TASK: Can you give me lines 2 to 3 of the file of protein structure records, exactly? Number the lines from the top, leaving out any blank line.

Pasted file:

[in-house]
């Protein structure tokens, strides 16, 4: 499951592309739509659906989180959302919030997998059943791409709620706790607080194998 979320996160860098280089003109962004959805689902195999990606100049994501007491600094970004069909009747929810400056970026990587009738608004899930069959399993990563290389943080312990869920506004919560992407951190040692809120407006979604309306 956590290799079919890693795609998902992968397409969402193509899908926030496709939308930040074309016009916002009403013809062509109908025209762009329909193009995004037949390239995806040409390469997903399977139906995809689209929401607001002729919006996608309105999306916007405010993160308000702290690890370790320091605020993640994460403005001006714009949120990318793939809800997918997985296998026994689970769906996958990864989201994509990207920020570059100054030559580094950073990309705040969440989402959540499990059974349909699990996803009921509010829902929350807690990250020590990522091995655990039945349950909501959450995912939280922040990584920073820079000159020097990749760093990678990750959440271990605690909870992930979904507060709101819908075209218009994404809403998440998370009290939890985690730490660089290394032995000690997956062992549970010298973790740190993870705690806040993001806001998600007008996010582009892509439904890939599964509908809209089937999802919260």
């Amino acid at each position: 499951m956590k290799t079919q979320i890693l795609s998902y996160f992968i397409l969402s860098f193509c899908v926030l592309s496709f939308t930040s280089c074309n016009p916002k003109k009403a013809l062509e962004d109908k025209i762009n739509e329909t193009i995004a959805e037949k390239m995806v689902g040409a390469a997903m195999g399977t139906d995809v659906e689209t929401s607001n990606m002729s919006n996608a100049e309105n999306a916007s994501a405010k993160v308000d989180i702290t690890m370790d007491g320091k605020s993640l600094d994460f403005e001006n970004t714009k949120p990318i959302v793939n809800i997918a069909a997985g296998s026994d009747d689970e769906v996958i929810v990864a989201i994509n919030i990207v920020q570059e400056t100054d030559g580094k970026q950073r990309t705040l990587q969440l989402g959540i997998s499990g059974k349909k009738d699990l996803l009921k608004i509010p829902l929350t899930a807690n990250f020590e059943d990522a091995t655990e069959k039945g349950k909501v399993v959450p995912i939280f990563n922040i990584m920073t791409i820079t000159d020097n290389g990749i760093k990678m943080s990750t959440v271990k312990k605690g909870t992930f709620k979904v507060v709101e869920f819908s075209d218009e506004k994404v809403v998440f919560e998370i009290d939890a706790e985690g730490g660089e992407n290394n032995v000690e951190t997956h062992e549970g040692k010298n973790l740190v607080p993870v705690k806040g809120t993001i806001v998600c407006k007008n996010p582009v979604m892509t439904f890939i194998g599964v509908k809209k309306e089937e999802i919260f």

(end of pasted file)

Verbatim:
């Protein structure tokens, strides 16, 4: 499951592309739509659906989180959302919030997998059943791409709620706790607080194998 979320996160860098280089003109962004959805689902195999990606100049994501007491600094970004069909009747929810400056970026990587009738608004899930069959399993990563290389943080312990869920506004919560992407951190040692809120407006979604309306 956590290799079919890693795609998902992968397409969402193509899908926030496709939308930040074309016009916002009403013809062509109908025209762009329909193009995004037949390239995806040409390469997903399977139906995809689209929401607001002729919006996608309105999306916007405010993160308000702290690890370790320091605020993640994460403005001006714009949120990318793939809800997918997985296998026994689970769906996958990864989201994509990207920020570059100054030559580094950073990309705040969440989402959540499990059974349909699990996803009921509010829902929350807690990250020590990522091995655990039945349950909501959450995912939280922040990584920073820079000159020097990749760093990678990750959440271990605690909870992930979904507060709101819908075209218009994404809403998440998370009290939890985690730490660089290394032995000690997956062992549970010298973790740190993870705690806040993001806001998600007008996010582009892509439904890939599964509908809209089937999802919260």
């Amino acid at each position: 499951m956590k290799t079919q979320i890693l795609s998902y996160f992968i397409l969402s860098f193509c899908v926030l592309s496709f939308t930040s280089c074309n016009p916002k003109k009403a013809l062509e962004d109908k025209i762009n739509e329909t193009i995004a959805e037949k390239m995806v689902g040409a390469a997903m195999g399977t139906d995809v659906e689209t929401s607001n990606m002729s919006n996608a100049e309105n999306a916007s994501a405010k993160v308000d989180i702290t690890m370790d007491g320091k605020s993640l600094d994460f403005e001006n970004t714009k949120p990318i959302v793939n809800i997918a069909a997985g296998s026994d009747d689970e769906v996958i929810v990864a989201i994509n919030i990207v920020q570059e400056t100054d030559g580094k970026q950073r990309t705040l990587q969440l989402g959540i997998s499990g059974k349909k009738d699990l996803l009921k608004i509010p829902l929350t899930a807690n990250f020590e059943d990522a091995t655990e069959k039945g349950k909501v399993v959450p995912i939280f990563n922040i990584m920073t791409i820079t000159d020097n290389g990749i760093k990678m943080s990750t959440v271990k312990k605690g909870t992930f709620k979904v507060v709101e869920f819908s075209d218009e506004k994404v809403v998440f919560e998370i009290d939890a706790e985690g730490g660089e992407n290394n032995v000690e951190t997956h062992e549970g040692k010298n973790l740190v607080p993870v705690k806040g809120t993001i806001v998600c407006k007008n996010p582009v979604m892509t439904f890939i194998g599964v509908k809209k309306e089937e999802i919260f």